The old verities of economics, outstripped by events, are revealed as impostures. Perhaps the most basic imposture is that of supposing economics a science capable of the precision and predictability of the physical sciences. Upon this sandy foundation were erected numerous structures of modeling and forecast, great gleaming houses of impressive design and craftsmanship; but, like the old Sunday School song, when the rain came down and the floods came up, the houses on the sand went SPLAT!
There is, to begin with, the elaborate infrastructure of probabilistic modeling that forms the basis of all fixed-income assets; which assets form the basis of virtually all portfolio management, thus establishing the framework of world capital markets. The vast majority of bonds, whether simple and ancient (corporate debt) or new and exotic (credit derivatives), are priced by comparing their interest yield to “risk-free” government bonds. It is not too much to say that this fact precludes the possibility of a balanced US government budget. The private economy, especially at the highest level of importance, entirely depends on the government running a deficit. Without the regular issuance of US Treasury bonds, capital markets would be thrown into chaos. Investors would lack the indispensible underpinning for classical economics: the pricing mechanism.
It is important to recognize that this feature of modern capitalism was not a consequence of government meddling but of spontaneous order of a Hayekian variety. It was a natural development of private actors operating in a cooperative capacity for mutual benefit. The price mechanism is no trivial matter. As securities markets matured from an insular preserve of cigar-chomping magnates into the conduit for credit formation (matching borrowers with lenders as private enterprise demanded much larger sums of capital for its operations), with new instruments being developed all the time, a stable method of pricing was more than a felt need. It was an absolute prerequisite. As a friend puts it, “There's just a term in all of the equations where you have to plug in a risk-free interest rate from some specific point on the yield curve. US govt debt prices happen to be the best real-world proxy for that theoretical value.” Government bonds generally being the most staid and predictable investment instrument, it was natural that they would form the basis for this price.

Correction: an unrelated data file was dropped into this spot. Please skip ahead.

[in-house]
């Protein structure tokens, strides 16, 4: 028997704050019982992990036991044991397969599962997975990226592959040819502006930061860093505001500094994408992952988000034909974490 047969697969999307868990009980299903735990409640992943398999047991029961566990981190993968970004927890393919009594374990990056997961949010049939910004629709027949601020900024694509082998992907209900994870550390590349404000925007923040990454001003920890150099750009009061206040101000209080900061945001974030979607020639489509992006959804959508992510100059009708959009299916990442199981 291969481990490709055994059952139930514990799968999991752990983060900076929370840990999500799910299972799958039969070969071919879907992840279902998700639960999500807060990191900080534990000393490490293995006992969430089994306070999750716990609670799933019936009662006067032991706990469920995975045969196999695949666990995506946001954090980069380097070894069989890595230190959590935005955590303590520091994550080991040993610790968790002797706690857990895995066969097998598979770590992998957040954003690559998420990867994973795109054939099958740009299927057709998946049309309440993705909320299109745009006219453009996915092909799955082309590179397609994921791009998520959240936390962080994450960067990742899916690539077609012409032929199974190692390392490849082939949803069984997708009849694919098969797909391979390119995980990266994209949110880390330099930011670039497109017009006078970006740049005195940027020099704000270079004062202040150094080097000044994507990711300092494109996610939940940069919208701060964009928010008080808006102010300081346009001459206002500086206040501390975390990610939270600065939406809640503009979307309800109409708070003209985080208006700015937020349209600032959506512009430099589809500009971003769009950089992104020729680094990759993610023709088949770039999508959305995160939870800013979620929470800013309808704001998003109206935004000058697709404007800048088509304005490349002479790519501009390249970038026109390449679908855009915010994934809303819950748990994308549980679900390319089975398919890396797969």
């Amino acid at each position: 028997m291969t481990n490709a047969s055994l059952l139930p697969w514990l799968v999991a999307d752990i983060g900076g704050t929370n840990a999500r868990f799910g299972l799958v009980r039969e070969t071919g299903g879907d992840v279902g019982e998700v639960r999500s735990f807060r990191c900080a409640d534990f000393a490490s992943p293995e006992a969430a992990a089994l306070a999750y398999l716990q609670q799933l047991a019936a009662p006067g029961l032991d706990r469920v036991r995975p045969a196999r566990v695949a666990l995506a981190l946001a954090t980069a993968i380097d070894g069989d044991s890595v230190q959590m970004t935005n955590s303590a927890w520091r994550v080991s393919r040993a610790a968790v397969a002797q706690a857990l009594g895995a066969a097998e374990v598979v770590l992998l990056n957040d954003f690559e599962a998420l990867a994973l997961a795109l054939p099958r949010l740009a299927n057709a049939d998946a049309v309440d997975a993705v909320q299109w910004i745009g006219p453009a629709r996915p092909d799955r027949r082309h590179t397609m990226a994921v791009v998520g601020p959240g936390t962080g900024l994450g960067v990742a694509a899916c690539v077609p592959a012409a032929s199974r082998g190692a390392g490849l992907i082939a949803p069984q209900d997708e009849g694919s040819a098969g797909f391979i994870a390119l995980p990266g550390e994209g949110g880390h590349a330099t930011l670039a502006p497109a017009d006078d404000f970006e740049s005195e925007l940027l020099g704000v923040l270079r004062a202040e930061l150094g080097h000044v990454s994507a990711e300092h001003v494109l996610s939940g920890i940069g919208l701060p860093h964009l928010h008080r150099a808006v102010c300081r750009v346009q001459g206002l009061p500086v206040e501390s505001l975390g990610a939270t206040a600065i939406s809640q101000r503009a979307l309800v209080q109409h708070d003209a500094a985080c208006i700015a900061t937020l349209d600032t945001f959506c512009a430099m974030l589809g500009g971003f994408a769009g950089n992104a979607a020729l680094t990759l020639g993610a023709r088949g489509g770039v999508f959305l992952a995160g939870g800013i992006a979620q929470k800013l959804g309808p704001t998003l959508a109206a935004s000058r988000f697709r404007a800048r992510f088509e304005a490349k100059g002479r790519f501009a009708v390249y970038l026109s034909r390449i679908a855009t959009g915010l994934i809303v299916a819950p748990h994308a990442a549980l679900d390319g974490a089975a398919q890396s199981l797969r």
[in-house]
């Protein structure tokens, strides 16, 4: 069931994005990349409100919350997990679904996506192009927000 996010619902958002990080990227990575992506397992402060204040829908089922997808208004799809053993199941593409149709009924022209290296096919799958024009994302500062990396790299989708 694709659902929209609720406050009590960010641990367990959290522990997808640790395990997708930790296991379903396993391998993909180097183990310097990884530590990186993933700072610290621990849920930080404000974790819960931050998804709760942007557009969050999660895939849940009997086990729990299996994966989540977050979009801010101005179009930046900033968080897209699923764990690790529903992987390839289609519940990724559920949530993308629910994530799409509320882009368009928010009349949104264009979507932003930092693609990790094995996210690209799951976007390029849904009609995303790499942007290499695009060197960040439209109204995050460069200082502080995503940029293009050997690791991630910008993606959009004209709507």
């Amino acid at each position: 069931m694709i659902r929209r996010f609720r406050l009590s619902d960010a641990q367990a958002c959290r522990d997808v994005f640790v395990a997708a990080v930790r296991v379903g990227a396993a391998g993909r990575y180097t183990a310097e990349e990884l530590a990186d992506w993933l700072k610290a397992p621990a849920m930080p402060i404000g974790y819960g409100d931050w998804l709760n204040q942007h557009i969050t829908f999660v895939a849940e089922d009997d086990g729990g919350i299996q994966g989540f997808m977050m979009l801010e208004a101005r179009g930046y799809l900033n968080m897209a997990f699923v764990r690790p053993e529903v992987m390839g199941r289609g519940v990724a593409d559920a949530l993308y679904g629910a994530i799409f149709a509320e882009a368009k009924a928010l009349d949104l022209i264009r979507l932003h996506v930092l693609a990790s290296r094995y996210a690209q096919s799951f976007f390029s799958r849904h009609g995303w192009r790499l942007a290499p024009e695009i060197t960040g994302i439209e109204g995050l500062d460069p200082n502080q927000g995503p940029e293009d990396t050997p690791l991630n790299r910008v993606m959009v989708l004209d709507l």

But there’s a problem. US Treasury debt is not, in fact, risk-free. That is to say, even the nearest approximation of the theoretical value remains but an approximation. And it remains an approximation in large part because non-linear factors like human psychology impinge upon it. A mathematical structure depends, in the end, on unpredictable human things like sentiment and intuition. The scientific precision of economics is an illusion. This is why I strongly prefer the term “political economy.” As John Medaille notes in his excellent book Toward a Truly Free Market, the decision to drop the modifier (for “political economy” is in fact the oldest term) was a deliberate one designed to emulate hard science precision and thus gain its prestige. An ancillary design was to abstract out the persistent philosophical questions of distribution, justice, fairness, etc. If economics could become a hard science, with all the clinical objectivity of physics or chemistry, why, then we could have done with all this messy business human motives and human ends and human duties. We could talk merely about the world as it is and leave to the philosophers those thorny and interminable disputes about the way it ought to be.
So the “old verities” of economics are not verities at all but rather approximations. Politics and philosophy cannot be abstracted from the student of economics. Government bonds are not always risk-free. Easy money does not always produce inflation. Human psychology intrudes in disruptive ways. We have all witnessed in recent years the consequences of overestimating the exactitude of our economic science.